For taxpayers with business locations in the state, the General Assembly has legislatively overturned the holding in Comcast of Nashville II, LP v. Farr, Davidson County, Tennessee, Chancery No. 08-636-II, which invalidated Business Tax Rule 28’s sourcing of a taxpayer’s statewide sales to the jurisdiction in which a taxpayer has a place of business. As a result, former Rule 28 is now codified and allows the business tax to be imposed on all in-state sales, sourcing these sales to the county or municipality in which the taxpayer maintains places of business.
Specific provisions applicable to contractors also have been codified from Rule 28, sourcing gross receipts of contractors to the city or county in which job sites are located with respect to jobs generating more than $50,000 of compensation. If compensation received by a contractor does not exceed $50,000 for a particular job, the receipts are taxed in the jurisdiction in which the contractor maintains its place of business. If no Tennessee business location exists, out-of-state contractors with less than $50,000 of gross receipts from a particular job should report and pay business tax to the state.
The Act grants the Commissioner of Revenue the discretion to alter the applicable tax period to coincide with the taxpayer’s fiscal year and also allows for the submission of a single electronic filing to cover the reporting of business tax due in multiple jurisdictions. These provisions are designed to streamline and simplify compliance with the business tax. The Act provides that a city or county is to renew a business license upon notification by the commissioner that a business has filed its return and paid the tax due. The Act also allows cities and counties to enter into an agreement with the commissioner to issue and renew business licenses.
Exemption for Small Businesses
The Act also broadens the exemption applicable to small businesses. Under prior law, businesses with gross receipts of less than $3,000 in the state were exempt from the business tax. This small-business threshold has been raised to exempt businesses with less than $10,000 of annual receipts in a county or incorporated municipality, a change that is expected to affect about 50,000 small businesses. Exempt businesses with more than $3,000 but less than $10,000 in gross receipts will still have to obtain a minimal activity business license and pay an annual $15 fee to both the county and municipality in which it operates its business.
Satellite Television and Video Programming Services
The Act as originally proposed would have extended the business tax to satellite television providers, which were previously not subject to the locally-imposed tax based on federal law. However, the satellite lobby was able to convince the General Assembly to adopt an amendment maintaining the exemption for the sale of equipment and services by satellite television service providers, based in large part on the argument that this was a new tax on satellite television services. Federal law prohibits cities and counties from taxing satellite television providers but allows states to levy taxes on the satellite industry. The federal preemption would have been eliminated by the legislature’s decision to convert the county-level tax to a state tax with corresponding allocations to the county governments.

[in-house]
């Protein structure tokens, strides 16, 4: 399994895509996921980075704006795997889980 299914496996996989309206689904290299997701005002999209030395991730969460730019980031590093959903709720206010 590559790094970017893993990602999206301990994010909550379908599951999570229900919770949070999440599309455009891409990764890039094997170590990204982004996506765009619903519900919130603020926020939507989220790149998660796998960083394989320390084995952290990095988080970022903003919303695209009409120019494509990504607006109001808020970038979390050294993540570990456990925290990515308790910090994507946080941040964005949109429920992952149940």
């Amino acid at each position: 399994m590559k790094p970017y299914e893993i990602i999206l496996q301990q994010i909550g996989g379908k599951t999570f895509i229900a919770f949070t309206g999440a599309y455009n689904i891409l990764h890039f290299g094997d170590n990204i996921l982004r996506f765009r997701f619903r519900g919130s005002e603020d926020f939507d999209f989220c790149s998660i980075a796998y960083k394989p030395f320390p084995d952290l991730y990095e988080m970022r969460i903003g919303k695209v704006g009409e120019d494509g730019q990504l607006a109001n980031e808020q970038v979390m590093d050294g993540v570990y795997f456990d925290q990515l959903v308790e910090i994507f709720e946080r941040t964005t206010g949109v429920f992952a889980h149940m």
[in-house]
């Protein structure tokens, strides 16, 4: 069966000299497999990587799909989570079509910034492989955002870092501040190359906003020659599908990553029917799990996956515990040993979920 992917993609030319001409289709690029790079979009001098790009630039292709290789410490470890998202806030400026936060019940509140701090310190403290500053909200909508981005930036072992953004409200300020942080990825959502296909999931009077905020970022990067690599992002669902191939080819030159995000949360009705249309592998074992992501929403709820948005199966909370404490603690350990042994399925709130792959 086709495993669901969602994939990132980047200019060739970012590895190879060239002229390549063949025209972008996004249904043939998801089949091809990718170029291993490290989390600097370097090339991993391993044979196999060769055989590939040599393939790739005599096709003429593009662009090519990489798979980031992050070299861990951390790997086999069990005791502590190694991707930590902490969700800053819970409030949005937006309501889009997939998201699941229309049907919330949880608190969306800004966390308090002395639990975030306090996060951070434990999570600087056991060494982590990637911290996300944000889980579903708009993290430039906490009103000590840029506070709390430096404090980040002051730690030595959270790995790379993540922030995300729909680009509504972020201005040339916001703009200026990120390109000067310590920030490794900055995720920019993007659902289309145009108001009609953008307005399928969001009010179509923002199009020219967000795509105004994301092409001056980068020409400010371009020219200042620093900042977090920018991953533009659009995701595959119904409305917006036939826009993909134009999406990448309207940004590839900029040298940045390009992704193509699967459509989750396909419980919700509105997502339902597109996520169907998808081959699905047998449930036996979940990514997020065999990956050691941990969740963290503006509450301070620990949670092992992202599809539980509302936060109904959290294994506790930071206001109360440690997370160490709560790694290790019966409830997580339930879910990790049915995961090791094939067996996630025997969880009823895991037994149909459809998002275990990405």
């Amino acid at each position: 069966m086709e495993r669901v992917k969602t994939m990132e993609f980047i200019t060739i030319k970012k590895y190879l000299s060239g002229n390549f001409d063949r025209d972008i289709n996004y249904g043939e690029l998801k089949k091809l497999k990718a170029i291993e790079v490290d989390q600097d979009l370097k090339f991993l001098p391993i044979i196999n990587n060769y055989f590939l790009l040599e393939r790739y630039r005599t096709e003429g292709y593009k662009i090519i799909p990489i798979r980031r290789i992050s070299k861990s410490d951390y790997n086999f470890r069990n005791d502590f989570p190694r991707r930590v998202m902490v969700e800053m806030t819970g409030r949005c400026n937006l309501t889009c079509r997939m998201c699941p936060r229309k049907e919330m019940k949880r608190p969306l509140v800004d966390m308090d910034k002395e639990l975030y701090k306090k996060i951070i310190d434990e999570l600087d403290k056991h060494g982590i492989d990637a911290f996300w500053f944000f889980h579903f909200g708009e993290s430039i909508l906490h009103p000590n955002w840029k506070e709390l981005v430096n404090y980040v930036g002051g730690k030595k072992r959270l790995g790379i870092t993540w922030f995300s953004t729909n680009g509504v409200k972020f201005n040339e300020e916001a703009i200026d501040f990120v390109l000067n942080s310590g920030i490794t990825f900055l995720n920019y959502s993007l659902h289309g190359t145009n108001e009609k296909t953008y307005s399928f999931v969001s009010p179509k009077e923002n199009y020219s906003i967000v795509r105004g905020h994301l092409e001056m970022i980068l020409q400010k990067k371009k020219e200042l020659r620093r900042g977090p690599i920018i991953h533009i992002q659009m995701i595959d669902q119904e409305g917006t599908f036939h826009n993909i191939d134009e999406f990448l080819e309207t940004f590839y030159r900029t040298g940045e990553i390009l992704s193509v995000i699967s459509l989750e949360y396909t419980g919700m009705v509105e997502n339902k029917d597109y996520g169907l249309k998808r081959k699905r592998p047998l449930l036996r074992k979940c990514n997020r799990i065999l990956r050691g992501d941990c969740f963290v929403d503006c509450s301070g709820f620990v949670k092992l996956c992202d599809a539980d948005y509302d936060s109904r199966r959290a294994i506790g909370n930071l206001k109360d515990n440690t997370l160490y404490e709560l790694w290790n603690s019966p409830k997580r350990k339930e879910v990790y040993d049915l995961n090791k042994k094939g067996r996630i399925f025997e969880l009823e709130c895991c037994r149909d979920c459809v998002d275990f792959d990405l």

Gasoline and Diesel Fuel
The Act reduces the rate applicable to gasoline and diesel fuel wholesalers from 0.1 percent to 0.03125 percent. This reduction is the result of a compromise reached between the Department of Revenue and fuel wholesalers on the proper rate.
The business tax has a variety of tax periods and return deadlines that depend on the classification of the taxpayer, which is based on the types of goods or services sold. Recognizing that passage of this Act would straddle these various periods, the General Assembly imposed a delayed effective date so that taxpayers would be able to plan accordingly. For example, service providers are covered by Classification 3, which has an annual tax period ending on June 30 of each year. Based on this effective date language, the first tax period for Classifications 1 and 5 will begin on January 1, 2014. For Class 2, the first applicable tax period will begin on April 1, 2014; the first applicable tax period for Class 3 taxpayers will begin on July 1, 2014; and the first applicable tax period for Class 4 taxpayers will begin on October 1, 2014
Before registering, businesses with no physical location in Tennessee should consider whether they were potentially subject to the business tax prior to the changes referenced above and whether a voluntary disclosure should be requested as part of the registration process.
The attorneys of Bradley Arant Boult Cummings’ State and Local Tax Practice are available to discuss any questions that taxpayers may have regarding application of the Act.